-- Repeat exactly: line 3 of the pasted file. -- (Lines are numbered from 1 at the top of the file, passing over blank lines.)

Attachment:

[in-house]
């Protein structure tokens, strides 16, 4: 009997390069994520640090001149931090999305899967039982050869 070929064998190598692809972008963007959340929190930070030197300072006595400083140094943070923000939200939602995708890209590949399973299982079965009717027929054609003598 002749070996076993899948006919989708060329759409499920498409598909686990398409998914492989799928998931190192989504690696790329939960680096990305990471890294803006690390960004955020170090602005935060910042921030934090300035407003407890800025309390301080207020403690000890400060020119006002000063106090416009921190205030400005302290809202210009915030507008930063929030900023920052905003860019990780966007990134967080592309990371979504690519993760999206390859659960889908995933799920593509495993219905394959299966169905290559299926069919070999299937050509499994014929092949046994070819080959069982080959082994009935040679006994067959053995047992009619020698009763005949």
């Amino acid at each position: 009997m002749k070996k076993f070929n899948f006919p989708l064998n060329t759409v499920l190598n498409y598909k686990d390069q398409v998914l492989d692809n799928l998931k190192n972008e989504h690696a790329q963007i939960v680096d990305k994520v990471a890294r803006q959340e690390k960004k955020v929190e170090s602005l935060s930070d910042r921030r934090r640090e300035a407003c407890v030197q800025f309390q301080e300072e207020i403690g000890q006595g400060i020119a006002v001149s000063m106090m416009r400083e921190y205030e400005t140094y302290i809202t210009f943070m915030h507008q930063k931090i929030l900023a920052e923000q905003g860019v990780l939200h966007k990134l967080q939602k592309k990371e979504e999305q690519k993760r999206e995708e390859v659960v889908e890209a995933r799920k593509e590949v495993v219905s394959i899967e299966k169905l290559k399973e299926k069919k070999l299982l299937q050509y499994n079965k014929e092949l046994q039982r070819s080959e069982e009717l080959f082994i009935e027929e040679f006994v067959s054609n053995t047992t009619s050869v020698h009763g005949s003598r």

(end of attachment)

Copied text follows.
């Amino acid at each position: 009997m002749k070996k076993f070929n899948f006919p989708l064998n060329t759409v499920l190598n498409y598909k686990d390069q398409v998914l492989d692809n799928l998931k190192n972008e989504h690696a790329q963007i939960v680096d990305k994520v990471a890294r803006q959340e690390k960004k955020v929190e170090s602005l935060s930070d910042r921030r934090r640090e300035a407003c407890v030197q800025f309390q301080e300072e207020i403690g000890q006595g400060i020119a006002v001149s000063m106090m416009r400083e921190y205030e400005t140094y302290i809202t210009f943070m915030h507008q930063k931090i929030l900023a920052e923000q905003g860019v990780l939200h966007k990134l967080q939602k592309k990371e979504e999305q690519k993760r999206e995708e390859v659960v889908e890209a995933r799920k593509e590949v495993v219905s394959i899967e299966k169905l290559k399973e299926k069919k070999l299982l299937q050509y499994n079965k014929e092949l046994q039982r070819s080959e069982e009717l080959f082994i009935e027929e040679f006994v067959s054609n053995t047992t009619s050869v020698h009763g005949s003598r």